Would you pay twice as much for your vehicle, initially, to go electric?
Volkswagen just announced pricing for its 2015 e-Golf, and at $36,265 it’s in a completely different pricing league than the base 2015 Volkswagen Golf, which costs as little as $18,815.
Of course, you should keep in mind that a federal tax credit of $7,500 will apply to the e-Golf, lowering its effective price (provided you qualify for the credit) to $28,765. Additional federal or state money could reduce that amount even further. And in lieu of getting that credit yourself, Volkswagen could be offering some attractive lease deals.
That two-door Golf Launch Edition isn’t just a stripped-down price leader, either; it does include the 170-horsepower 1.8-liter turbocharged four-cylinder engine, power accessories, air conditioning, Bluetooth, and a touch-screen audio system with satellite radio and iPod integration.
e-Golf only arrives loaded with features—and a premium price
The e-Golf, on the other hand, is loaded, in creme de la creme SEL Premium guise, including 16-inch alloy wheels, LED dynamic headlamps (the first of VW’s lineup to get LED headlamps standard), automatic dual-zone climate control, cruise control, VW Car-Net connected services, front and rear Park Distance Control, a heated windshield, heated mirrors, and heated washer nozzles, among many other features.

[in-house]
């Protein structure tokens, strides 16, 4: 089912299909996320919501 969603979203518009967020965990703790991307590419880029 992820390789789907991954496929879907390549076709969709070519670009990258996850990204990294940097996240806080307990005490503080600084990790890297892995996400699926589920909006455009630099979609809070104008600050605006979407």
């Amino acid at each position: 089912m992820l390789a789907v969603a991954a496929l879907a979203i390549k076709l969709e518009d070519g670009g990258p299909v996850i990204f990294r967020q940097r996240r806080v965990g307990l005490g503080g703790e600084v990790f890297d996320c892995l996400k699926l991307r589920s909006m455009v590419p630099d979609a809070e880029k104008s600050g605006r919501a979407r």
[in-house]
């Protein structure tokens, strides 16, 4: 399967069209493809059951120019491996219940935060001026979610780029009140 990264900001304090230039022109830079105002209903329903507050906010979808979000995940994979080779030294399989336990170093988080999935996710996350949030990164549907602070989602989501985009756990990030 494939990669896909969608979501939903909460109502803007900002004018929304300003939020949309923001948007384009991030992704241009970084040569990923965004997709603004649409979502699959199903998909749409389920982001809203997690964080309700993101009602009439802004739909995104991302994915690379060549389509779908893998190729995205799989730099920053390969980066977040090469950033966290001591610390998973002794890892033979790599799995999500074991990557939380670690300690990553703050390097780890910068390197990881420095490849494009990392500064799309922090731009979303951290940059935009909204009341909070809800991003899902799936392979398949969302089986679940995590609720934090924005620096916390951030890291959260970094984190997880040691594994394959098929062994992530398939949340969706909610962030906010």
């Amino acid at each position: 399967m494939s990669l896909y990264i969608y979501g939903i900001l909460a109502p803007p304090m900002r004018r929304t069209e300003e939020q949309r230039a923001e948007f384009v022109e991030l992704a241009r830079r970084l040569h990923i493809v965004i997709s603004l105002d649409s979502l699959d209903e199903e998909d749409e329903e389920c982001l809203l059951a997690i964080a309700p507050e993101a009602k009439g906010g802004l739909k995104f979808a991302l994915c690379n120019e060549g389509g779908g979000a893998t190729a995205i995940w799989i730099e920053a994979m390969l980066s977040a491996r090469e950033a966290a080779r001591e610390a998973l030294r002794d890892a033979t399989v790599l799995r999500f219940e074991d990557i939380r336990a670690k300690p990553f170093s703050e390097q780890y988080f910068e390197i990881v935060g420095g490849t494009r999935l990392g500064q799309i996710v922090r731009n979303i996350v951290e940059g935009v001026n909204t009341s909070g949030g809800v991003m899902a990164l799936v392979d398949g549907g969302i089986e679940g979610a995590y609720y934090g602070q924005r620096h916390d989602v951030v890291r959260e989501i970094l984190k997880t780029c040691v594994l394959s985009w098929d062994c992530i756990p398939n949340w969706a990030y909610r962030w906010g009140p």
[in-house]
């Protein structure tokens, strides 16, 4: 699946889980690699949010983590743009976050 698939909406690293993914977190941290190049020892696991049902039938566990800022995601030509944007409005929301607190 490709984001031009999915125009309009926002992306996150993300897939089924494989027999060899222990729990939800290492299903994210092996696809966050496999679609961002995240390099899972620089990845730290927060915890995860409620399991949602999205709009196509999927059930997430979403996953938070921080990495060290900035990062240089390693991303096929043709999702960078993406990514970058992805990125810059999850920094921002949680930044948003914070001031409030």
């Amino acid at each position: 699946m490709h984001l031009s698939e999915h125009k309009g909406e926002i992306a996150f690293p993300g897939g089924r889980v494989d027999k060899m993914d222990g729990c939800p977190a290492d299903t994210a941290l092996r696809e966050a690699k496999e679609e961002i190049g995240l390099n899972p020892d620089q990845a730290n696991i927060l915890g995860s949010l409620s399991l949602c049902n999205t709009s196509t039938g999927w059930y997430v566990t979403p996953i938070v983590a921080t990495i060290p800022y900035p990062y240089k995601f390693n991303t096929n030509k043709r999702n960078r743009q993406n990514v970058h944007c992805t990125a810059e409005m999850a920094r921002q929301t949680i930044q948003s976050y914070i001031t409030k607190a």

Fast-charge capability is also included in all U.S. e-Golf models. That allows this model to be charged to 80 percent in less than a half an hour. VW hasn’t yet revealed an official EPA driving range for this model, but since its battery capacity, of 24.2 kWh, is about the same as that of the Nissan Leaf, we expect the official numbers to land around 80 miles or higher.
Perhaps more appropriately, the e-Golf needs to be matched up against the Nissan Leaf, as well as the Ford Focus and the upcoming Kia Soul EV. This is, of course, a question that Ford has been asking already with its Focus Electric—a model that has been a relatively slow seller, although arguably one that has been given short shrift in marketing and promotion under Ford’s Energi plug-in-hybrid models.
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All the Golf versatility and packaging goodness preservedThe e-Golf has one big advantage over the Focus Electric, too: Its cargo floor is largely unaffected by the battery, as VW’s modular transverse matrix (MQB) platform was conceived from the start to allow a place for battery packs underneath.
This model might stand only in niche appeal next to the brand's especially strong, attractively priced Golf TDI models; but the e-Golf shows promise against those other all-electric hatchbacks. We’ve already driven the 2015 Volkswagen e-Golf and found it to be considerably more refined, quiet, and comfortable than some other electric models on the market. We expect to get some extended time with one later this fall.
VW says that the e-Golf will go on sale “in participating dealerships in select states”—meaning that it won’t be available everywhere, like the Leaf. If your dealership is among those participating, expect the e-Golf to start arriving in November.